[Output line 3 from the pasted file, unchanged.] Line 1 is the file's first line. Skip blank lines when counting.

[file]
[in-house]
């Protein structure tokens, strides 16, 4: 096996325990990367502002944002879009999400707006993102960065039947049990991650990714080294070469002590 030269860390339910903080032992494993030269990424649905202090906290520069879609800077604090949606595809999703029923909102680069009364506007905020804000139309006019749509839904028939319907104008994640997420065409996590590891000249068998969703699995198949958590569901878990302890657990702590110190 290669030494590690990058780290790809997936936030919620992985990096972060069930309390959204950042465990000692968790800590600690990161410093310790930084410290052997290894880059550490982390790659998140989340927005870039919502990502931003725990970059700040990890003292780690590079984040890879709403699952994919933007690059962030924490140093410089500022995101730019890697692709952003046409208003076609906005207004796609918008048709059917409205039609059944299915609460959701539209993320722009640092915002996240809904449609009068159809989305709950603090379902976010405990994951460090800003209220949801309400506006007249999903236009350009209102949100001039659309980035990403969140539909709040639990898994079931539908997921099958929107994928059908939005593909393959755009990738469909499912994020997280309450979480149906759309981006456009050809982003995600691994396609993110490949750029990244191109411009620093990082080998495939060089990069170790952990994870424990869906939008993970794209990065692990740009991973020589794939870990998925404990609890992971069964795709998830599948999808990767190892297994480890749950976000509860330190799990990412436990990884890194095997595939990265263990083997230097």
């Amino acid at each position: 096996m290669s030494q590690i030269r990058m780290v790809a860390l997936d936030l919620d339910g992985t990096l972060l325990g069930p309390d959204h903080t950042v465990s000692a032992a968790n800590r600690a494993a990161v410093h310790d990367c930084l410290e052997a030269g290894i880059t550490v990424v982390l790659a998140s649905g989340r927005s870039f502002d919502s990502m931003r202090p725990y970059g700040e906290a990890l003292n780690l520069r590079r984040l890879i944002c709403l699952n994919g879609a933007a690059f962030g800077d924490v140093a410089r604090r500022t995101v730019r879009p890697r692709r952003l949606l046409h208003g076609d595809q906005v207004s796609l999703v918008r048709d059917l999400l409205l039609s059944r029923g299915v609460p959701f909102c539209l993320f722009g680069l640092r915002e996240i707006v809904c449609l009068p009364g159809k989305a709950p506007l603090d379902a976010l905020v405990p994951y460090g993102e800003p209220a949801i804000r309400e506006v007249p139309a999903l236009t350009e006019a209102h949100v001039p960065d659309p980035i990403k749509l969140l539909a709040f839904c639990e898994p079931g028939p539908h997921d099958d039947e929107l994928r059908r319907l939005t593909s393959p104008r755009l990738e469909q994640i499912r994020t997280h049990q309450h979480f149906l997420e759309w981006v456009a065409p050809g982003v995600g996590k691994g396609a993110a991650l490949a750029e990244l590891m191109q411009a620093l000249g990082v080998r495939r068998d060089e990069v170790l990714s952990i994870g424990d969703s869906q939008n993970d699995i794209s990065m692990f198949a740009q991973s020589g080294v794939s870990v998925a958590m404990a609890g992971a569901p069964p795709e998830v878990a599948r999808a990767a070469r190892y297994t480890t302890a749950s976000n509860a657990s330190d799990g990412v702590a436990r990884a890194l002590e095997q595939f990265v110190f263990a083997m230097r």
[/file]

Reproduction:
């Amino acid at each position: 096996m290669s030494q590690i030269r990058m780290v790809a860390l997936d936030l919620d339910g992985t990096l972060l325990g069930p309390d959204h903080t950042v465990s000692a032992a968790n800590r600690a494993a990161v410093h310790d990367c930084l410290e052997a030269g290894i880059t550490v990424v982390l790659a998140s649905g989340r927005s870039f502002d919502s990502m931003r202090p725990y970059g700040e906290a990890l003292n780690l520069r590079r984040l890879i944002c709403l699952n994919g879609a933007a690059f962030g800077d924490v140093a410089r604090r500022t995101v730019r879009p890697r692709r952003l949606l046409h208003g076609d595809q906005v207004s796609l999703v918008r048709d059917l999400l409205l039609s059944r029923g299915v609460p959701f909102c539209l993320f722009g680069l640092r915002e996240i707006v809904c449609l009068p009364g159809k989305a709950p506007l603090d379902a976010l905020v405990p994951y460090g993102e800003p209220a949801i804000r309400e506006v007249p139309a999903l236009t350009e006019a209102h949100v001039p960065d659309p980035i990403k749509l969140l539909a709040f839904c639990e898994p079931g028939p539908h997921d099958d039947e929107l994928r059908r319907l939005t593909s393959p104008r755009l990738e469909q994640i499912r994020t997280h049990q309450h979480f149906l997420e759309w981006v456009a065409p050809g982003v995600g996590k691994g396609a993110a991650l490949a750029e990244l590891m191109q411009a620093l000249g990082v080998r495939r068998d060089e990069v170790l990714s952990i994870g424990d969703s869906q939008n993970d699995i794209s990065m692990f198949a740009q991973s020589g080294v794939s870990v998925a958590m404990a609890g992971a569901p069964p795709e998830v878990a599948r999808a990767a070469r190892y297994t480890t302890a749950s976000n509860a657990s330190d799990g990412v702590a436990r990884a890194l002590e095997q595939f990265v110190f263990a083997m230097r």